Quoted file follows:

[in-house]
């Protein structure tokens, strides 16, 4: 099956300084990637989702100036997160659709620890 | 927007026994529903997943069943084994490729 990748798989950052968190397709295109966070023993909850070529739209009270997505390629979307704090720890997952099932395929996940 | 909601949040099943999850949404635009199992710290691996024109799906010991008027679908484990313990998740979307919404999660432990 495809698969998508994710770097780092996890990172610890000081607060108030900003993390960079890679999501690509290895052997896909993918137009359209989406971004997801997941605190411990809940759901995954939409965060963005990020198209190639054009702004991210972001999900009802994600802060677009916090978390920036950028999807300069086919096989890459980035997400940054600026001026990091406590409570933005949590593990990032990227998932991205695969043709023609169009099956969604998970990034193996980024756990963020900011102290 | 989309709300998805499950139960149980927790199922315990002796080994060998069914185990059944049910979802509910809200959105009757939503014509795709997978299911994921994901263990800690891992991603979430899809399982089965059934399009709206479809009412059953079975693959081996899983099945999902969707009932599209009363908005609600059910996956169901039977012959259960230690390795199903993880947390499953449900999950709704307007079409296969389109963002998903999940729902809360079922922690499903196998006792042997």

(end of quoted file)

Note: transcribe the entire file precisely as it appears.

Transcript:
[in-house]
């Protein structure tokens, strides 16, 4: 099956300084990637989702100036997160659709620890 | 927007026994529903997943069943084994490729 990748798989950052968190397709295109966070023993909850070529739209009270997505390629979307704090720890997952099932395929996940 | 909601949040099943999850949404635009199992710290691996024109799906010991008027679908484990313990998740979307919404999660432990 495809698969998508994710770097780092996890990172610890000081607060108030900003993390960079890679999501690509290895052997896909993918137009359209989406971004997801997941605190411990809940759901995954939409965060963005990020198209190639054009702004991210972001999900009802994600802060677009916090978390920036950028999807300069086919096989890459980035997400940054600026001026990091406590409570933005949590593990990032990227998932991205695969043709023609169009099956969604998970990034193996980024756990963020900011102290 | 989309709300998805499950139960149980927790199922315990002796080994060998069914185990059944049910979802509910809200959105009757939503014509795709997978299911994921994901263990800690891992991603979430899809399982089965059934399009709206479809009412059953079975693959081996899983099945999902969707009932599209009363908005609600059910996956169901039977012959259960230690390795199903993880947390499953449900999950709704307007079409296969389109963002998903999940729902809360079922922690499903196998006792042997």